No Labels is roughly $50 million short of what it pledged to spend on a third-party presidential candidate in 2024, the group’s tax filings show.
The self-described centrist organization had just $20 million on hand at the start of 2023 after dishing out $1.5 million in salaries to its six most senior employees, the Daily Beast reported. No Labels raised a total of $21.2 million in 2022, almost double the previous year’s haul.
Until No Labels announces its decision on whether to mount a third party presidential candidate at a Dallas convention next April, its executives are living well. Nancy Jacobson, the No Labels CEO, raked in $300,000 in 2022, tax records show. The two co-executive directors, Margaret White and Elizabeth Morrison, earned $315,440 and $203,975 respectively as well.
That $20 million figure is far from what the group, which seeks to "restore America’s faith" in democracy, initially promised to raise in this period. In September 2022, the organization’s leader told New York Times columnist David Brooks that it was prepared to spend $70 million mounting a third-party candidate in 2024.
A No Labels spokesman offered a different take to the Washington Free Beacon, saying the group "will spend zero dollars on a presidential bid."
Asked to clarify whether the group was abandoning its presidential ambitions, the spokesman said that "No Labels is not and never will be running a campaign, but we’ll have our ballot line ready to offer to a Unity ticket if American voters want it."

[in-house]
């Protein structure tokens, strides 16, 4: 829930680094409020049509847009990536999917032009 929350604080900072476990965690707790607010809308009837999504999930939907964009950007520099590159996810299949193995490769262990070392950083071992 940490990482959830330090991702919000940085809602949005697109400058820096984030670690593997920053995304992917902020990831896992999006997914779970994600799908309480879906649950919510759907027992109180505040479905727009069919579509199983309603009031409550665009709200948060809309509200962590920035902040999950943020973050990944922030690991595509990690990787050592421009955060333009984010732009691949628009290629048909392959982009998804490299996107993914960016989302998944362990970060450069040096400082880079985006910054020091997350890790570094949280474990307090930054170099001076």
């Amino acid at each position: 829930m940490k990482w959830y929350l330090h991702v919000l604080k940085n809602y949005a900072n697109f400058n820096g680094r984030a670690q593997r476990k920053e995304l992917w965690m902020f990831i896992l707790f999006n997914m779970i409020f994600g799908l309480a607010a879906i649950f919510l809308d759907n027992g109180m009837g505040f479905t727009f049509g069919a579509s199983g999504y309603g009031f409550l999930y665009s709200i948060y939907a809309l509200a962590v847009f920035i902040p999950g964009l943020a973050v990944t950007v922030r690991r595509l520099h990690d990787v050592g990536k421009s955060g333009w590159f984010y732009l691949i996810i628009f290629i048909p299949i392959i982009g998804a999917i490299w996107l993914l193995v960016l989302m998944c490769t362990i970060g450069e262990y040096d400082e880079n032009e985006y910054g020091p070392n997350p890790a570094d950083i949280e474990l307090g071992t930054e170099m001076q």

The September Times column sent Democratic operatives into a fit. Senior advisers to President Joe Biden rushed to meet with No Labels in June and accused the group of functioning as a spoiler for the Republican Party. Politico has referred to No Labels as a "third-party nightmare for Democrats," and Axios reported this month that the White House is "avoiding any public attacks that could give [No Labels] oxygen."
With just $20 million stashed away, No Labels’ finances pale in comparison to the more than $90 million Biden’s campaign said it had on hand in October. Former president Donald Trump, who leads the Republican primary field by double digits, had nearly $38 million banked at the end of September.
The group has yet to firmly commit to nominating a challenger to Biden and the eventual Republican nominee, although the group has routinely threatened to if their internal polling finds voters want a third option next November.
No Labels has only gained ballot access for 12 states, but expects to get on 16 others by the end of the year. The group’s top choice for a candidate seems to be West Virginia Sen. Joe Manchin (D.), who has appeared at several of the group’s events and announced this month he is not seeking reelection.
Manchin has been coy about whether he would mount such a bid, as has former Maryland governor Larry Hogan (R.), another No Labels fellow traveler. Another former Republican governor, Jon Huntsman of Utah, appeared with Manchin at a No Labels event in New Hampshire last July.
Although liberals believe No Labels is secretly working to reelect Trump by siphoning votes away from Biden, the group’s founders have been explicit that their top goal is stopping the former president from winning a second term. Jacobson, who is a self-described Democrat, said in July that No Labels would abandon its project if internal polling showed a third party bid would hand Trump the election.
"We’ve said from the beginning, all of our lawyers have said, we’re not going to offer our ballot line if it looks like it’s going to be a waste of votes at all," she told NBC News.
Update Nov. 17, 6:40 p.m.: This piece has been updated to include comment from No Labels.